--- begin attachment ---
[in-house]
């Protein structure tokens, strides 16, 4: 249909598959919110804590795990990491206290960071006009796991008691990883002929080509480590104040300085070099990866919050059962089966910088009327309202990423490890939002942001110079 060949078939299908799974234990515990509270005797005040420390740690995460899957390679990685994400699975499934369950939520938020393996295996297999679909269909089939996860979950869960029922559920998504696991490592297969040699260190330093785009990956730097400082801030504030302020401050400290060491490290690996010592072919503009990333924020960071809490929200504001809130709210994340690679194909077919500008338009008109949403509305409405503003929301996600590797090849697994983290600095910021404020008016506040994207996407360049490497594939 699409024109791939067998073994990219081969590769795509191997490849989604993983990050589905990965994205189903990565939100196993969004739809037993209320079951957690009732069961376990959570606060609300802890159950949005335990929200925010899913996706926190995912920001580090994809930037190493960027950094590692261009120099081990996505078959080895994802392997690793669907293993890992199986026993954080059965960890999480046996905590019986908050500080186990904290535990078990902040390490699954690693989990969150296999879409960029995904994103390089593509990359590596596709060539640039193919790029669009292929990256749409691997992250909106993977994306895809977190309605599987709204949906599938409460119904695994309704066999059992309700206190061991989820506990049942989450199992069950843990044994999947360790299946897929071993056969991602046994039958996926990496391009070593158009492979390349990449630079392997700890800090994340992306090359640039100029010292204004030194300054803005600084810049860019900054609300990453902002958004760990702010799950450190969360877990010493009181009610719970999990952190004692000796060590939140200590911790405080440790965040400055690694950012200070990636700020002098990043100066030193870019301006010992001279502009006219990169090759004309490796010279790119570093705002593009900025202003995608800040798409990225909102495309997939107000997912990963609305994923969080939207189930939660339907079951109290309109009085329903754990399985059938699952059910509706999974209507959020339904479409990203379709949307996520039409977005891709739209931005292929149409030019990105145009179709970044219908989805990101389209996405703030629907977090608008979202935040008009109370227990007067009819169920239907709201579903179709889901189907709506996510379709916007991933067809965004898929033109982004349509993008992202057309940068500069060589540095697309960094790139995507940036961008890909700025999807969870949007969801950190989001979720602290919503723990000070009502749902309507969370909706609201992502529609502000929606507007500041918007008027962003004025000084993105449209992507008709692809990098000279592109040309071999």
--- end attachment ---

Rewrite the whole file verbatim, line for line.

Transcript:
[in-house]
């Protein structure tokens, strides 16, 4: 249909598959919110804590795990990491206290960071006009796991008691990883002929080509480590104040300085070099990866919050059962089966910088009327309202990423490890939002942001110079 060949078939299908799974234990515990509270005797005040420390740690995460899957390679990685994400699975499934369950939520938020393996295996297999679909269909089939996860979950869960029922559920998504696991490592297969040699260190330093785009990956730097400082801030504030302020401050400290060491490290690996010592072919503009990333924020960071809490929200504001809130709210994340690679194909077919500008338009008109949403509305409405503003929301996600590797090849697994983290600095910021404020008016506040994207996407360049490497594939 699409024109791939067998073994990219081969590769795509191997490849989604993983990050589905990965994205189903990565939100196993969004739809037993209320079951957690009732069961376990959570606060609300802890159950949005335990929200925010899913996706926190995912920001580090994809930037190493960027950094590692261009120099081990996505078959080895994802392997690793669907293993890992199986026993954080059965960890999480046996905590019986908050500080186990904290535990078990902040390490699954690693989990969150296999879409960029995904994103390089593509990359590596596709060539640039193919790029669009292929990256749409691997992250909106993977994306895809977190309605599987709204949906599938409460119904695994309704066999059992309700206190061991989820506990049942989450199992069950843990044994999947360790299946897929071993056969991602046994039958996926990496391009070593158009492979390349990449630079392997700890800090994340992306090359640039100029010292204004030194300054803005600084810049860019900054609300990453902002958004760990702010799950450190969360877990010493009181009610719970999990952190004692000796060590939140200590911790405080440790965040400055690694950012200070990636700020002098990043100066030193870019301006010992001279502009006219990169090759004309490796010279790119570093705002593009900025202003995608800040798409990225909102495309997939107000997912990963609305994923969080939207189930939660339907079951109290309109009085329903754990399985059938699952059910509706999974209507959020339904479409990203379709949307996520039409977005891709739209931005292929149409030019990105145009179709970044219908989805990101389209996405703030629907977090608008979202935040008009109370227990007067009819169920239907709201579903179709889901189907709506996510379709916007991933067809965004898929033109982004349509993008992202057309940068500069060589540095697309960094790139995507940036961008890909700025999807969870949007969801950190989001979720602290919503723990000070009502749902309507969370909706609201992502529609502000929606507007500041918007008027962003004025000084993105449209992507008709692809990098000279592109040309071999």